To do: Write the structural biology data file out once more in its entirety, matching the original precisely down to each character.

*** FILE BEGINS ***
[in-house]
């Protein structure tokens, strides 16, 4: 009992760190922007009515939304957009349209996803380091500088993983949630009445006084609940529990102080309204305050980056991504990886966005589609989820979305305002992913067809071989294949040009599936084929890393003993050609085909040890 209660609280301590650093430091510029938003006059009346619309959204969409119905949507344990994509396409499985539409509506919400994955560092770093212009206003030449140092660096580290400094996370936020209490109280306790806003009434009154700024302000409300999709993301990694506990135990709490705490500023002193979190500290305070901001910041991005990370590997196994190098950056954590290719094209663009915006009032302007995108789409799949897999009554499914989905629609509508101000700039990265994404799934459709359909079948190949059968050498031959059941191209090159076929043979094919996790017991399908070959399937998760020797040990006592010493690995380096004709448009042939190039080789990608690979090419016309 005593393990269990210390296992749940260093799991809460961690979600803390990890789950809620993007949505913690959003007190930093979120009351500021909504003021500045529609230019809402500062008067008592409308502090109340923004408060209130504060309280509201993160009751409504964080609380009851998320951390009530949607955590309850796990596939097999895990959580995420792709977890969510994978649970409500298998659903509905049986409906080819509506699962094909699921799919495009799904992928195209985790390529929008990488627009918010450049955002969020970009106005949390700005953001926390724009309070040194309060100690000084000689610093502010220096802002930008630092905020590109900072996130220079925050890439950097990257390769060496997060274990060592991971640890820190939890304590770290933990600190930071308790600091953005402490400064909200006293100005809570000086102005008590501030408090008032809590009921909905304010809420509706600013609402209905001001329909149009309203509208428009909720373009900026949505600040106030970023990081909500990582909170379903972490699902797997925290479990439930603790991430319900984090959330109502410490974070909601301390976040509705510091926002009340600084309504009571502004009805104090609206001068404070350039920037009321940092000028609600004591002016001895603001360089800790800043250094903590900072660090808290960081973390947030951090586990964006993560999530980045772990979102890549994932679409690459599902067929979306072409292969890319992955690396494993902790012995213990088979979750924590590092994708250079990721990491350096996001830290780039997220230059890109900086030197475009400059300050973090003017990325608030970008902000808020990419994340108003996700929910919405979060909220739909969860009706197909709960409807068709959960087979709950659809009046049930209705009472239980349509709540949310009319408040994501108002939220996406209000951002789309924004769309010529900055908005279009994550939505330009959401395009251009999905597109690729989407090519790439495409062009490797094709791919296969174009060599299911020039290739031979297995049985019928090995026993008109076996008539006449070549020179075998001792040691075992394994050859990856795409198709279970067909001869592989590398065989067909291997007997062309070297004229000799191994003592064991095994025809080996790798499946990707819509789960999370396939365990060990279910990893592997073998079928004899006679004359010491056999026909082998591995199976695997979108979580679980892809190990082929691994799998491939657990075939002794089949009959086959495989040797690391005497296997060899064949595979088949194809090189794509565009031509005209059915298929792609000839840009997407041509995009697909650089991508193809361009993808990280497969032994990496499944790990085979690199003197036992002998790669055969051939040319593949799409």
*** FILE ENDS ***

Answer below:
[in-house]
């Protein structure tokens, strides 16, 4: 009992760190922007009515939304957009349209996803380091500088993983949630009445006084609940529990102080309204305050980056991504990886966005589609989820979305305002992913067809071989294949040009599936084929890393003993050609085909040890 209660609280301590650093430091510029938003006059009346619309959204969409119905949507344990994509396409499985539409509506919400994955560092770093212009206003030449140092660096580290400094996370936020209490109280306790806003009434009154700024302000409300999709993301990694506990135990709490705490500023002193979190500290305070901001910041991005990370590997196994190098950056954590290719094209663009915006009032302007995108789409799949897999009554499914989905629609509508101000700039990265994404799934459709359909079948190949059968050498031959059941191209090159076929043979094919996790017991399908070959399937998760020797040990006592010493690995380096004709448009042939190039080789990608690979090419016309 005593393990269990210390296992749940260093799991809460961690979600803390990890789950809620993007949505913690959003007190930093979120009351500021909504003021500045529609230019809402500062008067008592409308502090109340923004408060209130504060309280509201993160009751409504964080609380009851998320951390009530949607955590309850796990596939097999895990959580995420792709977890969510994978649970409500298998659903509905049986409906080819509506699962094909699921799919495009799904992928195209985790390529929008990488627009918010450049955002969020970009106005949390700005953001926390724009309070040194309060100690000084000689610093502010220096802002930008630092905020590109900072996130220079925050890439950097990257390769060496997060274990060592991971640890820190939890304590770290933990600190930071308790600091953005402490400064909200006293100005809570000086102005008590501030408090008032809590009921909905304010809420509706600013609402209905001001329909149009309203509208428009909720373009900026949505600040106030970023990081909500990582909170379903972490699902797997925290479990439930603790991430319900984090959330109502410490974070909601301390976040509705510091926002009340600084309504009571502004009805104090609206001068404070350039920037009321940092000028609600004591002016001895603001360089800790800043250094903590900072660090808290960081973390947030951090586990964006993560999530980045772990979102890549994932679409690459599902067929979306072409292969890319992955690396494993902790012995213990088979979750924590590092994708250079990721990491350096996001830290780039997220230059890109900086030197475009400059300050973090003017990325608030970008902000808020990419994340108003996700929910919405979060909220739909969860009706197909709960409807068709959960087979709950659809009046049930209705009472239980349509709540949310009319408040994501108002939220996406209000951002789309924004769309010529900055908005279009994550939505330009959401395009251009999905597109690729989407090519790439495409062009490797094709791919296969174009060599299911020039290739031979297995049985019928090995026993008109076996008539006449070549020179075998001792040691075992394994050859990856795409198709279970067909001869592989590398065989067909291997007997062309070297004229000799191994003592064991095994025809080996790798499946990707819509789960999370396939365990060990279910990893592997073998079928004899006679004359010491056999026909082998591995199976695997979108979580679980892809190990082929691994799998491939657990075939002794089949009959086959495989040797690391005497296997060899064949595979088949194809090189794509565009031509005209059915298929792609000839840009997407041509995009697909650089991508193809361009993808990280497969032994990496499944790990085979690199003197036992002998790669055969051939040319593949799409």